Pen, Ink, and Children: London, British Library Add. 43868

London, British Library Additional MS 43868, f. 48r
What is in your leather bag? Perhaps it is full of tools for creativity. Or perhaps there are sheets of paper with important thoughts. Maybe its pockets are filled with little toys and other strange treasures that you picked up along the way. Mine contains my iPhone, my credit cards, my moleskin notebook, my pens, and some lipstick. The person who carried the Greek sketchbook that I came across today must have had similar things in their bag, minus the iPhone and the make up. Oh, and perhaps a few coins jingled in his or her pocket instead of plastic.

Okay.
That leaves only the notebook and drawing utensils.

Whatever the bag may have contained, virtually thumbing through London, British Library Additional 43868 on the digital archive of the British Library's Digitised Manuscripts website made me ponder the kind of days this artist might have spent as he or she made the images.

The description on the website indicates that the little sketchbook is bound in brown goat leather, is approximately 20cm by 14cm, and made of 63 folios of paper. Aside from a few small articles on the manuscript from the 1930s and the library catalog entry from 1999, nothing has been written about this artists sketch book. Which means that very few people have likely seen the images contained within this book.

Working my way through the pages on the digital platform, it was hard for me to tell if these images were drawn based on images that the artist saw on the walls and ceilings of church buildings or in the cloisters of a monastery. For all we know, they may have been sketches for a larger painting or mural that the artist was commissioned to paint. What is certain is that the iconographic material throughout the book indicates some level of skill.

London, British Library Additional MS 43868, f.28v


London, British Library Additional MS 43868, f. 54r
Familiar Biblical stories, such as the Last Supper, can be found throughout the sketch book.This image indicates rather clearly what the first two above did not: that the book was used as a place where ideas were presented, perhaps, as I already hinted at above, before painting them onto more permanent locations.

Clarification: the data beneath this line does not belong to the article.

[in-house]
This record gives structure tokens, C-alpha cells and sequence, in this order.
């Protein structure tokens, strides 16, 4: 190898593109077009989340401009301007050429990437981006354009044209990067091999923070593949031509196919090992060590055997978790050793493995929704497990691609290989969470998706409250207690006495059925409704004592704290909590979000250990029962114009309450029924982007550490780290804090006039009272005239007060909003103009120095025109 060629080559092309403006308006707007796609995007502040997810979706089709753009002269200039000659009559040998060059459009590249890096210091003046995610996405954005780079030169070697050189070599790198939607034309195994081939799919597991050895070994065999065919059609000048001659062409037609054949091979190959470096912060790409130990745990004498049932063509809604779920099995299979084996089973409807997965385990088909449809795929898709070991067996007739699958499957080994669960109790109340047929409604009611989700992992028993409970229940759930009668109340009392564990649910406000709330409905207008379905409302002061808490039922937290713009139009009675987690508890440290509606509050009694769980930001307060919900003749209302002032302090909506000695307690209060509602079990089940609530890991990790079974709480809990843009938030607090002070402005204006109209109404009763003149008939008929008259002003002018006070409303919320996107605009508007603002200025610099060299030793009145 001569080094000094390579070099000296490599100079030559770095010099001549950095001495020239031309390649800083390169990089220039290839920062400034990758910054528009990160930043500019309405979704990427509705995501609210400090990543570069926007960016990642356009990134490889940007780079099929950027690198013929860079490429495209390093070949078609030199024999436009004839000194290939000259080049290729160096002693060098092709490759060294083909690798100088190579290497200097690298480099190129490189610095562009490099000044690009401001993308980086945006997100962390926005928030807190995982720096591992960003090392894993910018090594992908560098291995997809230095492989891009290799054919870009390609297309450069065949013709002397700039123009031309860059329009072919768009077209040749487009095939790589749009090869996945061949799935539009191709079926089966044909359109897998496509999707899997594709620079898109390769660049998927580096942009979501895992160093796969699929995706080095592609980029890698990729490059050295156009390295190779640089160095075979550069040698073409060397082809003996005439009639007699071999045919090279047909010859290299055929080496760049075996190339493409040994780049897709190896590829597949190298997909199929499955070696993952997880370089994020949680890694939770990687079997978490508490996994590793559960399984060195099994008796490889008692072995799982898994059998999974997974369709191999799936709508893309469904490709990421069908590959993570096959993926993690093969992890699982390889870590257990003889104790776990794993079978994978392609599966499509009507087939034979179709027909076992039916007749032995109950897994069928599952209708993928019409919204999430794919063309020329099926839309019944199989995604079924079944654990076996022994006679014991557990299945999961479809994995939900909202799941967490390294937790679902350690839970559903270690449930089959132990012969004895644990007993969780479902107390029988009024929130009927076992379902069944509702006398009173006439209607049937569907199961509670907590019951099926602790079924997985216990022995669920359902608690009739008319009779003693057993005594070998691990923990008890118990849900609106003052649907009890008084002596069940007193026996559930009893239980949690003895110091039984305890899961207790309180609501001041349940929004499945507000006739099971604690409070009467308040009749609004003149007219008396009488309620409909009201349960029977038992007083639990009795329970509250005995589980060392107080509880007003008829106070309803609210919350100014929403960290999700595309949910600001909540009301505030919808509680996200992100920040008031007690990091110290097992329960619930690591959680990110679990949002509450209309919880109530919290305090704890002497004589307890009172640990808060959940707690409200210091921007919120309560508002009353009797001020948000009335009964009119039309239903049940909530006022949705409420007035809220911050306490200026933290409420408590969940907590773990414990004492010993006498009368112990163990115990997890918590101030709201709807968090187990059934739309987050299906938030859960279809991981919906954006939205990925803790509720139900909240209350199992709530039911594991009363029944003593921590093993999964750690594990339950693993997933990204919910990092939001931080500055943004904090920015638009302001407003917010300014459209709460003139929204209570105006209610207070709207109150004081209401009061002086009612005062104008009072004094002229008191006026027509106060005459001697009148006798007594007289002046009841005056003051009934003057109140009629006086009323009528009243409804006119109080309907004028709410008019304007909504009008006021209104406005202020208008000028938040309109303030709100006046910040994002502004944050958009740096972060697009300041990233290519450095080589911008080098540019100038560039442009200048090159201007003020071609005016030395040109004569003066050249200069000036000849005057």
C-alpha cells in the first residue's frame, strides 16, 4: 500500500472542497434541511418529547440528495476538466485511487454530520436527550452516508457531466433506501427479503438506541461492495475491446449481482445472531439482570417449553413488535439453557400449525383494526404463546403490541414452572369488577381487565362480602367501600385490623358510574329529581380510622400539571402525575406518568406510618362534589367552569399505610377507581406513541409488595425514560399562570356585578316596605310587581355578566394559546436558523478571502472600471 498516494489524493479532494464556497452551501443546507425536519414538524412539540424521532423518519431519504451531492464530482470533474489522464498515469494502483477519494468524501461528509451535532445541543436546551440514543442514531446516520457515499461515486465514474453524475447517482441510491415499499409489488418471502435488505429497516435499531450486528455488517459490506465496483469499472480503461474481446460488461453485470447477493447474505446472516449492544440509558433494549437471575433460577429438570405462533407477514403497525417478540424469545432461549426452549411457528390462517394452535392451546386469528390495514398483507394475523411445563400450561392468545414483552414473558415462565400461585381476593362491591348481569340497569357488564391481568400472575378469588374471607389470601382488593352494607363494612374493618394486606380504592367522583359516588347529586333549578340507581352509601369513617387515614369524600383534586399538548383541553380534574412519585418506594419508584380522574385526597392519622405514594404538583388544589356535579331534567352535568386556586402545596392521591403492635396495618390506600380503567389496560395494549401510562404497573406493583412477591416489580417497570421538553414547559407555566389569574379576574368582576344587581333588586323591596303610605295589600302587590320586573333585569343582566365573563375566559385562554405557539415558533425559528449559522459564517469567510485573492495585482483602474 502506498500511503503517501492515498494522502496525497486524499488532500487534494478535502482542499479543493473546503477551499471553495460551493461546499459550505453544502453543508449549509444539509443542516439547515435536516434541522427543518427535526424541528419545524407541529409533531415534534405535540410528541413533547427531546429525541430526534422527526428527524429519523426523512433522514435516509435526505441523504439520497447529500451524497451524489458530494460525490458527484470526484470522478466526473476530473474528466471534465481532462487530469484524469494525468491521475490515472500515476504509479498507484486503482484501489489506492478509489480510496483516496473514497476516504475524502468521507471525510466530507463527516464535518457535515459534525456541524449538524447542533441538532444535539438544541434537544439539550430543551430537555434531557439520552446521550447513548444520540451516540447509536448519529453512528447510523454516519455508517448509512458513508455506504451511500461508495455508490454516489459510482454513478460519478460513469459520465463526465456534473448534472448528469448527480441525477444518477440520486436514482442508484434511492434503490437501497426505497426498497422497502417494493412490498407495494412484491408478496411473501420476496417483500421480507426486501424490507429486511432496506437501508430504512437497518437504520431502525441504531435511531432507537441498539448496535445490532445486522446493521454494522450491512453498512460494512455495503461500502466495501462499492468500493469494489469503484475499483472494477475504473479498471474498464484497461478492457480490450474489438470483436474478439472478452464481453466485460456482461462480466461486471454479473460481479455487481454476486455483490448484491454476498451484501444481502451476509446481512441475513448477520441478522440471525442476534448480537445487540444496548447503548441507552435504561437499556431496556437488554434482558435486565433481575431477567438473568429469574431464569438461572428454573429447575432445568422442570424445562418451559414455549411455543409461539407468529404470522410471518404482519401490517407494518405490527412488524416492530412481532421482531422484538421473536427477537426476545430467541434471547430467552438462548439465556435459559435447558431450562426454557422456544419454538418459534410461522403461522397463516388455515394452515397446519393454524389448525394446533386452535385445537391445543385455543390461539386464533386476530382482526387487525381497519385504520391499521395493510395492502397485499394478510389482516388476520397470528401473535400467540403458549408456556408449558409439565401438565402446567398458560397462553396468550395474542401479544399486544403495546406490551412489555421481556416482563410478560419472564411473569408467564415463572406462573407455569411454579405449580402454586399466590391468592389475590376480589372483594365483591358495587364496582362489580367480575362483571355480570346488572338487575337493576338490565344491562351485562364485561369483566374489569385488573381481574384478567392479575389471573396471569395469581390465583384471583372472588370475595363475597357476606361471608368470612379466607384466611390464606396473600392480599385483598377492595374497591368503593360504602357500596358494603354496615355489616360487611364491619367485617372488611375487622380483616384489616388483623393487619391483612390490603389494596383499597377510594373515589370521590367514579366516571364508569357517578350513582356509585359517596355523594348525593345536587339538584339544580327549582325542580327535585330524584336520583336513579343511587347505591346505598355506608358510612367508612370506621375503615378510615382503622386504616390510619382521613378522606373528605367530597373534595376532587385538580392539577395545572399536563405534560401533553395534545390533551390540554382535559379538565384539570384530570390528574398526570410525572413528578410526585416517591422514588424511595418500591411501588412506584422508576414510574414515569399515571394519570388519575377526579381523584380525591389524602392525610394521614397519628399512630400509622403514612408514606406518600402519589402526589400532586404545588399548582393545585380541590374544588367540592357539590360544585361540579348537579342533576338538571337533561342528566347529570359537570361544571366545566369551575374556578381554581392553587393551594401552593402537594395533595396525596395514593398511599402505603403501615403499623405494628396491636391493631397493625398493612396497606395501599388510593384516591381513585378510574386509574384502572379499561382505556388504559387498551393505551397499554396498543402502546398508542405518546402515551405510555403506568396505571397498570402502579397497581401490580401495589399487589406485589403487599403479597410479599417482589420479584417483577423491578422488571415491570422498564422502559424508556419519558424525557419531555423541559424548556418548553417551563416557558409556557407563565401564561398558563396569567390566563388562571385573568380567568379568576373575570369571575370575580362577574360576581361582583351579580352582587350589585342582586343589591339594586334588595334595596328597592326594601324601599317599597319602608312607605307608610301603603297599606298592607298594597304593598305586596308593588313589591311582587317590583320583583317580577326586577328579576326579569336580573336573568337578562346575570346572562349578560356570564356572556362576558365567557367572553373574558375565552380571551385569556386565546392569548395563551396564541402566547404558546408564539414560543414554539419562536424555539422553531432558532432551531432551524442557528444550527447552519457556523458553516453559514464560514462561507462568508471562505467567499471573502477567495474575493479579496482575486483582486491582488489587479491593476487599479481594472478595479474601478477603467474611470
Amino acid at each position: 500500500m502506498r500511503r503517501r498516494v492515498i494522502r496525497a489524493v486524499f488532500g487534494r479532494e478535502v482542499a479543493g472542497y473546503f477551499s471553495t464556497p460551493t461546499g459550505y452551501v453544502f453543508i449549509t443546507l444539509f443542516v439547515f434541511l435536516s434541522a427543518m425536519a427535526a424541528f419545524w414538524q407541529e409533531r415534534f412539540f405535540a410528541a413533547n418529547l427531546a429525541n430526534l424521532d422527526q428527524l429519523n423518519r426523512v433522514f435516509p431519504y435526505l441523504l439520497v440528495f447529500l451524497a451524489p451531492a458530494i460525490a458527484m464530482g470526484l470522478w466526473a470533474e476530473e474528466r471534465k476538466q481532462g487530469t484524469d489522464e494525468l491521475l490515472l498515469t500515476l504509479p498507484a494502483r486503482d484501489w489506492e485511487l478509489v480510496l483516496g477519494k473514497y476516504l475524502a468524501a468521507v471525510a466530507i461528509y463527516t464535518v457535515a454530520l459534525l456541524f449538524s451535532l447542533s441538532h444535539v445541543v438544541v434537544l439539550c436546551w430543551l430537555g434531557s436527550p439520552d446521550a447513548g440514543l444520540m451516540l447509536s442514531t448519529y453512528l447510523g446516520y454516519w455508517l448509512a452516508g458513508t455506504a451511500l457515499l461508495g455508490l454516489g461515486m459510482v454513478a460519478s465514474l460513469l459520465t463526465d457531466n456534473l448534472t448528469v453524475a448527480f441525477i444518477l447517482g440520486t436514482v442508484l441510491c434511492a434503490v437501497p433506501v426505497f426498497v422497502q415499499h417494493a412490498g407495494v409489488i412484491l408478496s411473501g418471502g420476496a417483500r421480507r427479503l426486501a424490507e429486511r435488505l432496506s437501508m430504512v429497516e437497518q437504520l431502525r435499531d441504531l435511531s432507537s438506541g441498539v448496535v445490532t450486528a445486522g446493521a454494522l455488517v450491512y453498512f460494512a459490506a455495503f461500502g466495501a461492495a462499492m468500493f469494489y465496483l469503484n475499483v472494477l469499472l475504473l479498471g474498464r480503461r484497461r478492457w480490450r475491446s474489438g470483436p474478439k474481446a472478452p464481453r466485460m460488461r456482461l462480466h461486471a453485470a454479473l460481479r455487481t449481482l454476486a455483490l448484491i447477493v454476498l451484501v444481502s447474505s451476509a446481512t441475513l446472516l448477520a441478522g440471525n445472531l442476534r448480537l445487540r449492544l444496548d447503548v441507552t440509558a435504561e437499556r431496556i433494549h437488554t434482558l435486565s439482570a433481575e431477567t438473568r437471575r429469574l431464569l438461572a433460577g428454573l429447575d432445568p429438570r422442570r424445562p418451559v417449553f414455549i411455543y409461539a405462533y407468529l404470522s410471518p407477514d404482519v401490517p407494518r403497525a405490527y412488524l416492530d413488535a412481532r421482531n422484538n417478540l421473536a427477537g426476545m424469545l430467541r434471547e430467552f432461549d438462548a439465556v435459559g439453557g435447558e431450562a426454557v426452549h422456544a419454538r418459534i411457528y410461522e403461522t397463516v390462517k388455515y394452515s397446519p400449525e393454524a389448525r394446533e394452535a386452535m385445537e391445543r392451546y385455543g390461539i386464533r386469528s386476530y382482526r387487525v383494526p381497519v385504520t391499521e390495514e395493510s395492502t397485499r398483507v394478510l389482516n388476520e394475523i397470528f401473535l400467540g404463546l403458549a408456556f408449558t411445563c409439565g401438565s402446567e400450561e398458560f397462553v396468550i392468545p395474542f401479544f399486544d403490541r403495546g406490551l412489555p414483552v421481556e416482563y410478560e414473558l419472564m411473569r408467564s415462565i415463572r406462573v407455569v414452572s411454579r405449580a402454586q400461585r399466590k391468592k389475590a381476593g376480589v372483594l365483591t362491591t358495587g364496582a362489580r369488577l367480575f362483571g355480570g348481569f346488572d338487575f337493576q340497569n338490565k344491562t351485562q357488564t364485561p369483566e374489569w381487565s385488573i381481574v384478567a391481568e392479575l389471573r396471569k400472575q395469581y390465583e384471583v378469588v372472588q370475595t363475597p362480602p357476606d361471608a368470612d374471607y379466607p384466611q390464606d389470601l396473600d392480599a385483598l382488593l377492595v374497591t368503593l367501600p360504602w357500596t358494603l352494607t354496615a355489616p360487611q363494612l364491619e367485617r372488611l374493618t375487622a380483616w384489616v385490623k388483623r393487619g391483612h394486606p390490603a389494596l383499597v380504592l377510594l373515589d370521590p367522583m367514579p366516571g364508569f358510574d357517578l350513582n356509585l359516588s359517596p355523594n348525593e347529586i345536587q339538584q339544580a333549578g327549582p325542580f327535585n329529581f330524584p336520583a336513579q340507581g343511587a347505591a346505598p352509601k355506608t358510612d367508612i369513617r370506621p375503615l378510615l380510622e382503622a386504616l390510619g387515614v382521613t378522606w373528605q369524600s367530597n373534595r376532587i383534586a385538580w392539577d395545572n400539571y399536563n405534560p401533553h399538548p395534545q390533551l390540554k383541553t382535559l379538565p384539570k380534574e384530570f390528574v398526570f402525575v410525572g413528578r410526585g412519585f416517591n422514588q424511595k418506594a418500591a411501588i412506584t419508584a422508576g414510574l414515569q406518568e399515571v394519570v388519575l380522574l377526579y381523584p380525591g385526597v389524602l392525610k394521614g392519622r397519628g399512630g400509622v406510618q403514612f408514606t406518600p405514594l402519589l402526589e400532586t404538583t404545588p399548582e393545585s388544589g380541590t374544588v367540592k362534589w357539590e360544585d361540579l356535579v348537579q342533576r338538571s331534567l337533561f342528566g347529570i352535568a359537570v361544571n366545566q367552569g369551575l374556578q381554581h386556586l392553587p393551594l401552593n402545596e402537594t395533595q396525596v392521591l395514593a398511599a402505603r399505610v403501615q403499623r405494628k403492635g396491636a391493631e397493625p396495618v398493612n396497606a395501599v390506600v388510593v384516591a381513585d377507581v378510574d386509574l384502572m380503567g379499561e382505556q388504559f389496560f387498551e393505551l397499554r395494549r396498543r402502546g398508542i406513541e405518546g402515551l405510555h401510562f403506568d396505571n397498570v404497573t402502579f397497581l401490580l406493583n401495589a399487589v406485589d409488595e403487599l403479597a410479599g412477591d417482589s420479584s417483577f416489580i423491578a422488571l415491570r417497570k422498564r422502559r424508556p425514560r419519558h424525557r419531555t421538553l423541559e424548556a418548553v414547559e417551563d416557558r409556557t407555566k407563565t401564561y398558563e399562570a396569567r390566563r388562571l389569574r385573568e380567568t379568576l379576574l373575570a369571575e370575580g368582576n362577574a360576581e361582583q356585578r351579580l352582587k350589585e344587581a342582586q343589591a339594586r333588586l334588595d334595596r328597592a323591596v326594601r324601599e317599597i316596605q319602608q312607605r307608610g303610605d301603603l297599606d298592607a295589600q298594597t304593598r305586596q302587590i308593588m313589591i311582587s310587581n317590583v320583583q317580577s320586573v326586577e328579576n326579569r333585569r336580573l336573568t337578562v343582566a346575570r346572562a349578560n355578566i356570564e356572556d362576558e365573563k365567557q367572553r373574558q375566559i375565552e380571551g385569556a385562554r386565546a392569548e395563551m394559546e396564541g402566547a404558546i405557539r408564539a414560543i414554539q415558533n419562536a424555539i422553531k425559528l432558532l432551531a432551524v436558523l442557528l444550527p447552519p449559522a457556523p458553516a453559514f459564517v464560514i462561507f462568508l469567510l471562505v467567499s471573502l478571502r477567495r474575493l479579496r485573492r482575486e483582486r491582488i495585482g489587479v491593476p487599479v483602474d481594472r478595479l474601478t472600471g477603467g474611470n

London, British Library Additional MS 43868, f. 44v

Something about this etching of Mary and the Christ child must have been pleasing to the artist since it is pasted onto one page covering some parts of the sketch beneath it.

London, British Library Additional MS 43868, f. 14r

Another sketch  reveals the careful attention to detail detected throughout many of the images. In this case, the position of the legs and the draping of material makes for a nice study of someone sitting down on the ground.

London, British Library Additional MS 43868, f. 11v


What fascinated me most about this sketchbook was not the images drawn by this skilled hand. It was the realization that this artist had a little protege who left a few of his or her own creative traces throughout the sketchbook.

I have had some fascination of "intruders" of manuscripts, especially of medieval manuscripts, as already indicated in a previous blogpost. To me, the human activity in manuscripts that are far from pristine offer enticing opportunities to imagine who might have opened that book and how they engaged with what they saw. I believe that the process of unveiling how these books were read by whom can often be found hidden among the margins or in between the lines.

In the case of this manuscript, I was thrilled to realize that a young reader, perhaps the child of the main artist, had visited the pages of the sketch book to leave their own doodles behind. 

To my great amusement, I found little human figures with far too many fingers, similar to what my nieces and nephews might draw for me to proudly put up on my refrigerator door, and bigger than life personalities dotted throughout the pages of the sketchbook. 

London, British Library Additional MS 43868, f. 16v
London, British Library Additional MS 43868, f. 7v
London, British Library Additional MS 43868, f. 18v

London, British Library Additional MS 43868, f. 36v

The aspiring artist in the margins of this sketchbook created beautiful children's art which is for us is a rare glimpse into drawings by children from the 18th century. You can almost hear gleeful laughter of the children bouncing out of the sketchbook.

London, British Library Additional MS 43868, f. 42r

The 18th-century sketchbook contains among the iconographic images, recipes, Biblical quotations, and church accounts. My little moleskin also contains random and inspirational ideas, recipes, phone numbers, and directions to meeting places. I can imagine that, in a moment of desperation while baby-sitting my nephews, I would pull it out for them to draw their own images, which in turn creates a beautiful tapestry of my daily life. I believe that this sketchbook resembles what many of us also carry in our leather bags - that small notebook that you pull out to scribble some ideas in, that catch-all pad that contains all of those images that have not been formed into a perfected state for the world to see.



Bibliography for this Manuscript
V. Grecu, 'Byzantinische Handb├╝cher der Kirchenmalerei', Byzantion 9 (1934) pp. 693-698.
H. J. M. Milne, 'An Iconographic Sketchbook', British Museum Quarterly 10 (1935-1936) pp. 65-66, pl. xxiii.
Catalogue of Additions to the Manuscripts in the British Museum, 1931-1935, London 1967 pp. 254-55.
The British Library Summary Catalogue of Greek Manuscripts, I, London 1999, p. 262.

Comments

Carmel said…
This is a wonderful post. 18v looks like a Picasso...

Popular Posts